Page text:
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Bill Bruford's Earthworks

Jazz Rock/Fusion

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Bill Bruford's Earthworks Random Acts of Happiness album cover
3.67 | 25 ratings | 2 reviews | 24% 5 stars

Excellent addition to any
prog rock music collection

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Live, released in 2004

Songs / Tracks Listing

1. My Heart Declares a Holiday (5:27)
2. White Knuckle Wedding (7:44)
3. Turn and Return (2:51)
4. Tramontana (8:05)
5. Bajo del Sol (8:45)
6. Seems Like a Lifetime Ago (Part 1) (3:56)
7. Modern Folk (6:27)
8. With Friends Like These (2:53)
9. Speaking with Wooden Tongues (7:54)
10. One of a Kind (Part 1) (2:09)
11. One of a Kind (Part 2) (4:16)

Total Time 60:27

Line-up / Musicians

- Bill Bruford / drums, log drum
- Tim Garland / tenor & soprano saxophones, flute, bass clarinet
- Steve Hamilton / piano
- Mark Hodgson / bass

Releases information

Summerfold Records / Bill Bruford Productions

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BILL BRUFORD'S EARTHWORKS Random Acts of Happiness ratings distribution

(25 ratings)
Essential: a masterpiece of progressive rock music(24%)
Excellent addition to any prog rock music collection(44%)
Good, but non-essential (32%)
Collectors/fans only (0%)
Poor. Only for completionists (0%)

BILL BRUFORD'S EARTHWORKS Random Acts of Happiness reviews

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Collaborators/Experts Reviews

Review by Neu!mann
4 stars The second consecutive live release by Bill Bruford's celebrated quartet is even stronger than "Footloose and Fancy Free", with enough cross-genre appeal to attract even those unrefined Progheads normally lacking the patience for traditional Jazz.

But of course this is hardly traditional Jazz, is it? Bruford may have stepped off the gravy train years ago, but the drummer's impeccable Prog Rock credentials give his new music an energy and drive not often found in even the most rocking of Jazz Rock fusions. The result is a louder and livelier set than on the earlier CD, vividly captured with near documentary you-are-there fidelity.

It helps that the band was playing a larger venue this time out, and to a crowd obviously comfortable with rock 'n' roll protocol (or lack thereof: Jazz audiences don't generally hoot and whistle with such raucous abandon). Their enthusiasm must have been contagious, and the band responds with fiery readings of (mostly) new material, all instrumental of course, and every song highlighting the dazzling virtuoso turns of pianist Steve Hamilton and new horn player Tim Garland.

The latter in particular shines in his melancholy bass clarinet introduction to "Bajo del Sol" (an otherwise energetic jam featuring one of Bruford's patented, rattling rimshot and trap solos, played over a backdrop of syncopated flamenco handclaps), and in the climactic "Speaking With Wooden Tongues", where he's either using some sort of note splitter or playing two saxophones simultaneously.

And then there's Bruford himself, a musician who knows more ways to dissect and reassemble a rhythm than any mere drummer I've ever heard. If you only know him through the music of KING CRIMSON or YES, and haven't yet acquired a taste for his recent, more orthodox Jazz recordings, this might be an ideal introduction to his post- Prog career: it's the work of an artist always looking forward, and at the same time returning to his Fusion roots, circa 1977. The two-part title track of his debut solo album "Feels Good To Me" even provides the suitably upbeat encore here.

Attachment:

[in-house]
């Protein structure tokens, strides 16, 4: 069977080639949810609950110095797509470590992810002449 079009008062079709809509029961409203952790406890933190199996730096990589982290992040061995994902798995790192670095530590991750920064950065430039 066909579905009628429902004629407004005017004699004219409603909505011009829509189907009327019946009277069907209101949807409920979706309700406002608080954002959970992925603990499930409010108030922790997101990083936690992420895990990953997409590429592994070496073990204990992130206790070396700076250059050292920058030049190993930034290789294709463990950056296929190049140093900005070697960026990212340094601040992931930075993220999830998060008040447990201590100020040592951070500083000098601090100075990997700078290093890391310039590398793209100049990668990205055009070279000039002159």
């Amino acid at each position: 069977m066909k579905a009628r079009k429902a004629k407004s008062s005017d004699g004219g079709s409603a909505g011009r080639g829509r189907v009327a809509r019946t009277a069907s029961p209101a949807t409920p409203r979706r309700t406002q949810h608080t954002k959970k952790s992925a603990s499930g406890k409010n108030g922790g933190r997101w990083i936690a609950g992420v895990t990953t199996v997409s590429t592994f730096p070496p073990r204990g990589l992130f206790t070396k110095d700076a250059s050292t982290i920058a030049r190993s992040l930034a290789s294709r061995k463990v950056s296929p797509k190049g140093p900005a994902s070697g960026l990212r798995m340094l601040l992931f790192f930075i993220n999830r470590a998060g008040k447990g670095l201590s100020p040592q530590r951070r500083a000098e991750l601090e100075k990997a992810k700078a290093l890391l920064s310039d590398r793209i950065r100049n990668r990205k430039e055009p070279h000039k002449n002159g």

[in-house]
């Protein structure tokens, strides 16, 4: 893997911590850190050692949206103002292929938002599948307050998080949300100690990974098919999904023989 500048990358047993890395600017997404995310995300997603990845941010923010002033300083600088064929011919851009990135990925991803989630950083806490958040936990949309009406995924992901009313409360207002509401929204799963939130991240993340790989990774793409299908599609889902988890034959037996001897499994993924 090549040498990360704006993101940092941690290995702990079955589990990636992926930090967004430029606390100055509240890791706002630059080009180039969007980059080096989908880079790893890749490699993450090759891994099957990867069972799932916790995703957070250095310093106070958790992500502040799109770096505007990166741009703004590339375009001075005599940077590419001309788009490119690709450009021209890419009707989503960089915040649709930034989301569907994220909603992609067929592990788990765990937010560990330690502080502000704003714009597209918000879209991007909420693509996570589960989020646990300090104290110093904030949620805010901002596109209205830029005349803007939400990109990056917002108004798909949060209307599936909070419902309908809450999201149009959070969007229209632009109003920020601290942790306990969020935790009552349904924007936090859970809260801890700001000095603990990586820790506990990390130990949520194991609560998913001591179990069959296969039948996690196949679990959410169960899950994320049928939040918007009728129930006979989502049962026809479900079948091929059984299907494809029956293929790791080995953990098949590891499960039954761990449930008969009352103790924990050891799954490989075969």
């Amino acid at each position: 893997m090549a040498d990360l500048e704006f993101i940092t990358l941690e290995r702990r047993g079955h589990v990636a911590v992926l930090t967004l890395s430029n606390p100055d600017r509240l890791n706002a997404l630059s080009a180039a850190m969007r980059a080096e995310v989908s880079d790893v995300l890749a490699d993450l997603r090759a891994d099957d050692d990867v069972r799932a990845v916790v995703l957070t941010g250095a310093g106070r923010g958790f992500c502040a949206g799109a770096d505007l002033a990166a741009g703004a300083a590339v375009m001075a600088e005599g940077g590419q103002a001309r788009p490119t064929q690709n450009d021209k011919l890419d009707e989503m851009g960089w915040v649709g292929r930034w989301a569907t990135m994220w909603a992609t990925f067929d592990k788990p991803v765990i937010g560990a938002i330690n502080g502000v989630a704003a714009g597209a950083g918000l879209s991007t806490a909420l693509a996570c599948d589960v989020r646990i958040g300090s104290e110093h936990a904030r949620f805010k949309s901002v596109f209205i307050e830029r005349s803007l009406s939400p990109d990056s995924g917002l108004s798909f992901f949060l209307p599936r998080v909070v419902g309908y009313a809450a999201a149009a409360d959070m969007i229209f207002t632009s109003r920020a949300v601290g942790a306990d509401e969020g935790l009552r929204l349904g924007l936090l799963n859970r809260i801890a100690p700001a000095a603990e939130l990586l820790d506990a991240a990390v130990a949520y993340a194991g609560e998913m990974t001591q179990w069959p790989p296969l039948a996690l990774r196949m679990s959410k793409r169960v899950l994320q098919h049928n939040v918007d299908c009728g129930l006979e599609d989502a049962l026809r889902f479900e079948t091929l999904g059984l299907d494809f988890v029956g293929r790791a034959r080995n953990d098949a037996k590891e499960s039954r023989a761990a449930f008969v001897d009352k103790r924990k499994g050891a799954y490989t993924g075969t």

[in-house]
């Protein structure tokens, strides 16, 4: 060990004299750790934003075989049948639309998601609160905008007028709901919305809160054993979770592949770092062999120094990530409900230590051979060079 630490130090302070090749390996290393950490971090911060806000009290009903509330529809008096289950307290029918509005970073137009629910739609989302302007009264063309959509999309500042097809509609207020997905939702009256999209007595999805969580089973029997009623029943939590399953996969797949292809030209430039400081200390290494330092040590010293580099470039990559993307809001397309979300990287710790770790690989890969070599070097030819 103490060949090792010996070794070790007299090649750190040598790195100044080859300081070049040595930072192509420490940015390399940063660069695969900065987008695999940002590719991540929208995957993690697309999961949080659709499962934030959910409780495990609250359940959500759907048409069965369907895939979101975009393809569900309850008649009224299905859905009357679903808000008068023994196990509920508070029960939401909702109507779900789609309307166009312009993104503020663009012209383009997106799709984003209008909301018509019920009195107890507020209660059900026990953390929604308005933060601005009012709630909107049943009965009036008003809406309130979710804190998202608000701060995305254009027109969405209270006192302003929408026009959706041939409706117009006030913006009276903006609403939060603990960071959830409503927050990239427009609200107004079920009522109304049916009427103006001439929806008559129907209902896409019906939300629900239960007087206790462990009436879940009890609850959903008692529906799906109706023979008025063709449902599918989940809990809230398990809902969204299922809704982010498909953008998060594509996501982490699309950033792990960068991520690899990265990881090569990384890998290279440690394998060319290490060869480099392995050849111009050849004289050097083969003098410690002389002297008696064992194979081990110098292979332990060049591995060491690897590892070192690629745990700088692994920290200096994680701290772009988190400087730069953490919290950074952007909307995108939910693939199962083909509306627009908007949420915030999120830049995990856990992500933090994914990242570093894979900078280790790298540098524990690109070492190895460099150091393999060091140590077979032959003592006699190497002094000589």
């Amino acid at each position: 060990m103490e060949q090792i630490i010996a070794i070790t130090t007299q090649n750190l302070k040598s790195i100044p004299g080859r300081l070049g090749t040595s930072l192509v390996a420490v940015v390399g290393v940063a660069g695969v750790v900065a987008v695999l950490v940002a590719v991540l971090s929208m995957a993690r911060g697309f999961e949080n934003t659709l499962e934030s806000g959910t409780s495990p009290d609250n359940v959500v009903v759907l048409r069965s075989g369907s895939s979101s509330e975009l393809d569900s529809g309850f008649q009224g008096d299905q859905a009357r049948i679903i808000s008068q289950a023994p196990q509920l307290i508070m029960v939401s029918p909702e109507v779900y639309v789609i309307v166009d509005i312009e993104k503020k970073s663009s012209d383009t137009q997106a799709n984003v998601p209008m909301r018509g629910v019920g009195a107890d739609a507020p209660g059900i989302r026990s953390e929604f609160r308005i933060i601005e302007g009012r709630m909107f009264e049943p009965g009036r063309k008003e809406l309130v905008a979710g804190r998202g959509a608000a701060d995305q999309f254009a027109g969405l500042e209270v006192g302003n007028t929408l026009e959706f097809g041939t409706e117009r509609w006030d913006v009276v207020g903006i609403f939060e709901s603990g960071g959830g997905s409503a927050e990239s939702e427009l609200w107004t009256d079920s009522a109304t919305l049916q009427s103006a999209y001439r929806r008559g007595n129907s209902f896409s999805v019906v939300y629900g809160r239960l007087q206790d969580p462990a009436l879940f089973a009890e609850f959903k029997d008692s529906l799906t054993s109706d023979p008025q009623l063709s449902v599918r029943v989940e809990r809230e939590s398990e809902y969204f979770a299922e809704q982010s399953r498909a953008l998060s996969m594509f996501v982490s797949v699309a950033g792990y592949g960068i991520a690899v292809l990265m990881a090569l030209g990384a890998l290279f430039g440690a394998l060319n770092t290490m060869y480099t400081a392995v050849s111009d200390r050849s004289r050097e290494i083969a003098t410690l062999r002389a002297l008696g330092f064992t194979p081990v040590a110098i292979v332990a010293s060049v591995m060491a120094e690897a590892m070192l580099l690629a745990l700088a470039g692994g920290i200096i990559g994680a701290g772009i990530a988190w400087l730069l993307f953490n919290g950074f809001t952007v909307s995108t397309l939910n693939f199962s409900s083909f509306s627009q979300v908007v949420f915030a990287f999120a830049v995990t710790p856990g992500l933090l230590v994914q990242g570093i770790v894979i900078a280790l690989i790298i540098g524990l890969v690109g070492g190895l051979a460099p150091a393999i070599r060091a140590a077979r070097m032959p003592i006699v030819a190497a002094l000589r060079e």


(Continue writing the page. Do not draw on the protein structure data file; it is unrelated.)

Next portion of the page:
Review by fuxi
3 stars Tim Garland is a far more subtle and varied sax player than Patrick Clahar, who was with Earthworks from 1999 until 2002. Garland also employs a wider range of colours than his predecessor, using both tenor and soprano saxes, bass clarinet and even flute. Moreover, he is known as a highly original and adventurous composer. For all these reasons, I had high hopes when RANDOM ACTS OF HAPPINESS was released (the remaining members of Bruford's band had stayed I place) - but to my disappointment all my hopes were disappointed.

If you like Bruford's way of drumming (and, perhaps, his early solo albums) but have never listened to Earthworks, RANDOM ACTS might actually be an excellent introduction to this band, since it is joyful and fiesta-like; it even includes performances of Bruford 'oldies' such as 'Seems Like a Lifetime Ago' (without vocals, this time) and 'One of a Kind'.

My main gripe with this album is that none of the NEW compositions seem to cut any wood. Their melodies are undistinguished, and Garland's solos (for all his pedigree) never catch fire. Steve Hamilton's piano is lovely as always, but his style hasn't developed (it doesn't surprise me that he was to leave Earthworks after the recording of this album), and Bill is his trusty old self, but even he doesn't do anything you've never heard before. Only towards the end of the album, on 'Speaking with Wooden Tongues' (where Garland's soprano sax has a delightful northern African flavour) I got carried away by the music - and that was a little late.

Of all 1970s prog musicians I can think of, Bill Bruford has had the solo career I admire and respect the most. To my regret, RANDOM ACTS was the first BB album that ever disappointed me. If you want to hear Earthworks at their best, go for the double live FOOTLOOSE AND FANCY FREE: one of the most exciting projects Bill has ever been involved with.

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